Clinical Minutes Series
Brian Hopkins, MD, looks at the new technology, Robotic Partial Nephrectomy, in the treatment of kidney cancer - highlighting the advantages in surgical approach and patient recovery, due to the minimally invasive nature of this new method.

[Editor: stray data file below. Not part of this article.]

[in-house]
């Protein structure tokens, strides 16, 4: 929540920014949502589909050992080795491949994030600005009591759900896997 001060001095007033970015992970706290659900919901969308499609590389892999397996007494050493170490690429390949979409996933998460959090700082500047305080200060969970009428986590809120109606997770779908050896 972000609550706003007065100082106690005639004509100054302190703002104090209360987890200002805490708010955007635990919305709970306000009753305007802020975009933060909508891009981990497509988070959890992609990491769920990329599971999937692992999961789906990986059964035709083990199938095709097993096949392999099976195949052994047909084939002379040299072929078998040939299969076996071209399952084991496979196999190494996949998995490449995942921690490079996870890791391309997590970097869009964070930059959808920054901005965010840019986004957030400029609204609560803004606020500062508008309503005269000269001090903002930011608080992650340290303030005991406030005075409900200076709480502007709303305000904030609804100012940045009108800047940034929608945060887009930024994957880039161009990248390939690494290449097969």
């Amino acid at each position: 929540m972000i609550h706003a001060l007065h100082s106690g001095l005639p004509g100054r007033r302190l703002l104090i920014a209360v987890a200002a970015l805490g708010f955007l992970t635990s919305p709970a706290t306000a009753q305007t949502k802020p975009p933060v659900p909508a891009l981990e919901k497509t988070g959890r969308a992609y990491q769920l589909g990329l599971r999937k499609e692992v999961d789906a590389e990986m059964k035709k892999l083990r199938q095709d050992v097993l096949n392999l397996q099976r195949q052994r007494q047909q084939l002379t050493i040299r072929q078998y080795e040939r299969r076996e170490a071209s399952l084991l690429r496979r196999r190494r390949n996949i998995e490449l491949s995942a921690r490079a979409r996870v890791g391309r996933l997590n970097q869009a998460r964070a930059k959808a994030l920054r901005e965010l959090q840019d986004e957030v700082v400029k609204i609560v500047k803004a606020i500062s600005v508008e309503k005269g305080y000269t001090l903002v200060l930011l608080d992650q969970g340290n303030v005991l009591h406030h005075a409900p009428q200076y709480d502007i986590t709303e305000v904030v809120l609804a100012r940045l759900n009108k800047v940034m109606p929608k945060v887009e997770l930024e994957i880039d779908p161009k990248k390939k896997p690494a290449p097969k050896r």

[MUSIC PLAYING] BRIAN HOPKINS: One of the things that I'm very interested in is kidney cancer and in particular new technologies, such as robotic partial nephrectomy. When I started in 2000, we dealt with kidney tumors primarily by removing the entire kidney, and often through a large incision sometimes with going through the chest and the abdomen and removing a rib in the process of that, which is a big surgery obviously and patients take a long time to recover. The outcomes were great, but patients paid the price for that type of big incision. Nowadays what we've found is that many of these kidney tumors not only can be removed laparoscopically with small incisions, but we can actually remove only part of the kidney, including the tumor, and not the entire kidney itself. We can actually do this minimally invasively with a robotic platform. And the reason why we use a robotic platform is because we need to remove the tumor and then repair the defect, and the robotic platform allows us to sew very fast and close that defect. And that's important because there's a lot of blood flow to the kidney and we have to necessarily clamp the artery feeding the kidney. And when we do that we have a limited amount of time to work. And as a result, we have to be very efficient in what we're doing and safe. And so the robotic platform allows us to close that defect up in a very hemostatic fashion so that there is no bleeding and we can approach even the most complicated tumors, whether they're deep in the kidney or sitting on the surface of the kidney. We can do things now with that technology that we never dreamed possible, that we always thought would have to be done open. So that's really exciting. I think patients see the benefit of that, because typically patients will go home the next day after surgery, which was unheard of when I started practice. And the most important thing is not just the recovery, but the cancer outcomes are equivalent. There is no difference. So patients benefit in terms of getting back to work, having less pain, and less blood loss. [MUSIC PLAYING]